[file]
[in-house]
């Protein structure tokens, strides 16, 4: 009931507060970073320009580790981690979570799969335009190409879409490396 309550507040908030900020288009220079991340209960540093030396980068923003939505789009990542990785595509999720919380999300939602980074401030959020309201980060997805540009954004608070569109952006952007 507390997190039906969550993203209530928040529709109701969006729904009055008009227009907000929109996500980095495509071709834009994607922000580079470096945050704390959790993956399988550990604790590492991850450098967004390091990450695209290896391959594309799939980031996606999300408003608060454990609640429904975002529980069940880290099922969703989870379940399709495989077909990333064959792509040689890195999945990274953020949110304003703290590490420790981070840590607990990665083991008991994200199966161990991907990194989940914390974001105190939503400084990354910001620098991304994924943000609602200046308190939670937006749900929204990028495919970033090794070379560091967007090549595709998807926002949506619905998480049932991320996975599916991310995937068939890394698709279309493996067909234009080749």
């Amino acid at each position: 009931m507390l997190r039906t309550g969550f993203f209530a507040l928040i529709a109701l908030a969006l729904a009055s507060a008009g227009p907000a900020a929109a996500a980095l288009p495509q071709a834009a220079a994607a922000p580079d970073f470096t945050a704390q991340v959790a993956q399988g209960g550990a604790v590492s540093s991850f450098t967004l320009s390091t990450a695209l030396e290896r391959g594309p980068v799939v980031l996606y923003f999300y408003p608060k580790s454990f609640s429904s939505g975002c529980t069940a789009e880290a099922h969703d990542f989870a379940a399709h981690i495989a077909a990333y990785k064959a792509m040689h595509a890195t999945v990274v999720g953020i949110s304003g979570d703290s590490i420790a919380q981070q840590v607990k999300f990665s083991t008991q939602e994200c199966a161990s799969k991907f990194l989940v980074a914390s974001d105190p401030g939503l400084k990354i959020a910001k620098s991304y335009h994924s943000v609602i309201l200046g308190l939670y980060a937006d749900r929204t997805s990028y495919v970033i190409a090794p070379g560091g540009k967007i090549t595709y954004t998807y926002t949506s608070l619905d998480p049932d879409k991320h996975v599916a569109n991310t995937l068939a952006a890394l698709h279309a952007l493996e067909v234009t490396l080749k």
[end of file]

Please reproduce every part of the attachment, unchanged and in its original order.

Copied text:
[in-house]
């Protein structure tokens, strides 16, 4: 009931507060970073320009580790981690979570799969335009190409879409490396 309550507040908030900020288009220079991340209960540093030396980068923003939505789009990542990785595509999720919380999300939602980074401030959020309201980060997805540009954004608070569109952006952007 507390997190039906969550993203209530928040529709109701969006729904009055008009227009907000929109996500980095495509071709834009994607922000580079470096945050704390959790993956399988550990604790590492991850450098967004390091990450695209290896391959594309799939980031996606999300408003608060454990609640429904975002529980069940880290099922969703989870379940399709495989077909990333064959792509040689890195999945990274953020949110304003703290590490420790981070840590607990990665083991008991994200199966161990991907990194989940914390974001105190939503400084990354910001620098991304994924943000609602200046308190939670937006749900929204990028495919970033090794070379560091967007090549595709998807926002949506619905998480049932991320996975599916991310995937068939890394698709279309493996067909234009080749």
């Amino acid at each position: 009931m507390l997190r039906t309550g969550f993203f209530a507040l928040i529709a109701l908030a969006l729904a009055s507060a008009g227009p907000a900020a929109a996500a980095l288009p495509q071709a834009a220079a994607a922000p580079d970073f470096t945050a704390q991340v959790a993956q399988g209960g550990a604790v590492s540093s991850f450098t967004l320009s390091t990450a695209l030396e290896r391959g594309p980068v799939v980031l996606y923003f999300y408003p608060k580790s454990f609640s429904s939505g975002c529980t069940a789009e880290a099922h969703d990542f989870a379940a399709h981690i495989a077909a990333y990785k064959a792509m040689h595509a890195t999945v990274v999720g953020i949110s304003g979570d703290s590490i420790a919380q981070q840590v607990k999300f990665s083991t008991q939602e994200c199966a161990s799969k991907f990194l989940v980074a914390s974001d105190p401030g939503l400084k990354i959020a910001k620098s991304y335009h994924s943000v609602i309201l200046g308190l939670y980060a937006d749900r929204t997805s990028y495919v970033i190409a090794p070379g560091g540009k967007i090549t595709y954004t998807y926002t949506s608070l619905d998480p049932d879409k991320h996975v599916a569109n991310t995937l068939a952006a890394l698709h279309a952007l493996e067909v234009t490396l080749k």